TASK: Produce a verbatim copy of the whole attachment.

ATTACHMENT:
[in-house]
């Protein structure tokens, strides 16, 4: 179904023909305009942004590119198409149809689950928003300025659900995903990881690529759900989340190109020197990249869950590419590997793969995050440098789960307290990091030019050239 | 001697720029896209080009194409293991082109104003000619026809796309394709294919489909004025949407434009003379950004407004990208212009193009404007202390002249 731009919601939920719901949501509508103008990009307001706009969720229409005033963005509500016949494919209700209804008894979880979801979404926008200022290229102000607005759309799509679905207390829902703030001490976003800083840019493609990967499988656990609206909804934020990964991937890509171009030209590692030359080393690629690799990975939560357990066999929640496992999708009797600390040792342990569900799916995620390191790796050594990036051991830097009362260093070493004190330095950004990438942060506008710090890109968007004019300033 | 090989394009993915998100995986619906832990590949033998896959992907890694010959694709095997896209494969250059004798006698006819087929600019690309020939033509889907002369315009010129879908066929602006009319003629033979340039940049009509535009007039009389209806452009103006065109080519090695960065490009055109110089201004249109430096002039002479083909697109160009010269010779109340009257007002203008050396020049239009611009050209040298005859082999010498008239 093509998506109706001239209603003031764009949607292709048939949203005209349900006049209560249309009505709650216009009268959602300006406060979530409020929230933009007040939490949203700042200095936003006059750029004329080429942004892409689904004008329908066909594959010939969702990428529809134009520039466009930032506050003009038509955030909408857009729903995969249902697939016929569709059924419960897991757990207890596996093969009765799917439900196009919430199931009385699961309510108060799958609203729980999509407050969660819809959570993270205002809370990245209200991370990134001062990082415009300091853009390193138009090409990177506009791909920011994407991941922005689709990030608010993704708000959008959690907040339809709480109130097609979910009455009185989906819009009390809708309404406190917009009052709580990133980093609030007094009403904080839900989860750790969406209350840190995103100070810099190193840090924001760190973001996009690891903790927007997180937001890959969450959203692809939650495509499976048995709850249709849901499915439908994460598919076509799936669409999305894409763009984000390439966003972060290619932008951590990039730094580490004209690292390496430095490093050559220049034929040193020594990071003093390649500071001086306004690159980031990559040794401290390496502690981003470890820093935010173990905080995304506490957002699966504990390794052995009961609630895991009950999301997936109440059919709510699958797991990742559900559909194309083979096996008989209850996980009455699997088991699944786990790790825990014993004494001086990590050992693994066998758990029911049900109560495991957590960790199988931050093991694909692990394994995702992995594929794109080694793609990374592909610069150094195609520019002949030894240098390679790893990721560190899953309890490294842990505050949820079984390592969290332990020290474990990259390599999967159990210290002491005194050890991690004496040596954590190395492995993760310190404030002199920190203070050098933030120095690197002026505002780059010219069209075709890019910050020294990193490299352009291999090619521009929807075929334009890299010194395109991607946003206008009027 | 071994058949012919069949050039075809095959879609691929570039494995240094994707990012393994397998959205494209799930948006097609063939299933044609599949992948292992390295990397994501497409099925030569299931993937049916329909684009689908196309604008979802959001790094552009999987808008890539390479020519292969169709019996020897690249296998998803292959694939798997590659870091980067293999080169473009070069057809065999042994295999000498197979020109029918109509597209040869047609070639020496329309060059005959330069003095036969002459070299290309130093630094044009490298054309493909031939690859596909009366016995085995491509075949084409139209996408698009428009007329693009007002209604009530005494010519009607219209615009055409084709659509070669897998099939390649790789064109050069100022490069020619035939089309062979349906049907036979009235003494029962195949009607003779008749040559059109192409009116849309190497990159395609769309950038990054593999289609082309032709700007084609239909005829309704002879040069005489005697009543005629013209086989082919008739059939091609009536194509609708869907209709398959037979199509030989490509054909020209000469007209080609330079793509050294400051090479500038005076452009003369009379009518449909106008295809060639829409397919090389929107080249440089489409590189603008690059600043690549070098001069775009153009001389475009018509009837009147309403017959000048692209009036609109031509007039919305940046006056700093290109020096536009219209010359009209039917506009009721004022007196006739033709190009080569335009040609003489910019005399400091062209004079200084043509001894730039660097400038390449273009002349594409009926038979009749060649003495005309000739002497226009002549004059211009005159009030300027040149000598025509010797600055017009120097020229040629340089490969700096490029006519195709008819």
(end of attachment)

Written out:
[in-house]
């Protein structure tokens, strides 16, 4: 179904023909305009942004590119198409149809689950928003300025659900995903990881690529759900989340190109020197990249869950590419590997793969995050440098789960307290990091030019050239 | 001697720029896209080009194409293991082109104003000619026809796309394709294919489909004025949407434009003379950004407004990208212009193009404007202390002249 731009919601939920719901949501509508103008990009307001706009969720229409005033963005509500016949494919209700209804008894979880979801979404926008200022290229102000607005759309799509679905207390829902703030001490976003800083840019493609990967499988656990609206909804934020990964991937890509171009030209590692030359080393690629690799990975939560357990066999929640496992999708009797600390040792342990569900799916995620390191790796050594990036051991830097009362260093070493004190330095950004990438942060506008710090890109968007004019300033 | 090989394009993915998100995986619906832990590949033998896959992907890694010959694709095997896209494969250059004798006698006819087929600019690309020939033509889907002369315009010129879908066929602006009319003629033979340039940049009509535009007039009389209806452009103006065109080519090695960065490009055109110089201004249109430096002039002479083909697109160009010269010779109340009257007002203008050396020049239009611009050209040298005859082999010498008239 093509998506109706001239209603003031764009949607292709048939949203005209349900006049209560249309009505709650216009009268959602300006406060979530409020929230933009007040939490949203700042200095936003006059750029004329080429942004892409689904004008329908066909594959010939969702990428529809134009520039466009930032506050003009038509955030909408857009729903995969249902697939016929569709059924419960897991757990207890596996093969009765799917439900196009919430199931009385699961309510108060799958609203729980999509407050969660819809959570993270205002809370990245209200991370990134001062990082415009300091853009390193138009090409990177506009791909920011994407991941922005689709990030608010993704708000959008959690907040339809709480109130097609979910009455009185989906819009009390809708309404406190917009009052709580990133980093609030007094009403904080839900989860750790969406209350840190995103100070810099190193840090924001760190973001996009690891903790927007997180937001890959969450959203692809939650495509499976048995709850249709849901499915439908994460598919076509799936669409999305894409763009984000390439966003972060290619932008951590990039730094580490004209690292390496430095490093050559220049034929040193020594990071003093390649500071001086306004690159980031990559040794401290390496502690981003470890820093935010173990905080995304506490957002699966504990390794052995009961609630895991009950999301997936109440059919709510699958797991990742559900559909194309083979096996008989209850996980009455699997088991699944786990790790825990014993004494001086990590050992693994066998758990029911049900109560495991957590960790199988931050093991694909692990394994995702992995594929794109080694793609990374592909610069150094195609520019002949030894240098390679790893990721560190899953309890490294842990505050949820079984390592969290332990020290474990990259390599999967159990210290002491005194050890991690004496040596954590190395492995993760310190404030002199920190203070050098933030120095690197002026505002780059010219069209075709890019910050020294990193490299352009291999090619521009929807075929334009890299010194395109991607946003206008009027 | 071994058949012919069949050039075809095959879609691929570039494995240094994707990012393994397998959205494209799930948006097609063939299933044609599949992948292992390295990397994501497409099925030569299931993937049916329909684009689908196309604008979802959001790094552009999987808008890539390479020519292969169709019996020897690249296998998803292959694939798997590659870091980067293999080169473009070069057809065999042994295999000498197979020109029918109509597209040869047609070639020496329309060059005959330069003095036969002459070299290309130093630094044009490298054309493909031939690859596909009366016995085995491509075949084409139209996408698009428009007329693009007002209604009530005494010519009607219209615009055409084709659509070669897998099939390649790789064109050069100022490069020619035939089309062979349906049907036979009235003494029962195949009607003779008749040559059109192409009116849309190497990159395609769309950038990054593999289609082309032709700007084609239909005829309704002879040069005489005697009543005629013209086989082919008739059939091609009536194509609708869907209709398959037979199509030989490509054909020209000469007209080609330079793509050294400051090479500038005076452009003369009379009518449909106008295809060639829409397919090389929107080249440089489409590189603008690059600043690549070098001069775009153009001389475009018509009837009147309403017959000048692209009036609109031509007039919305940046006056700093290109020096536009219209010359009209039917506009009721004022007196006739033709190009080569335009040609003489910019005399400091062209004079200084043509001894730039660097400038390449273009002349594409009926038979009749060649003495005309000739002497226009002549004059211009005159009030300027040149000598025509010797600055017009120097020229040629340089490969700096490029006519195709008819």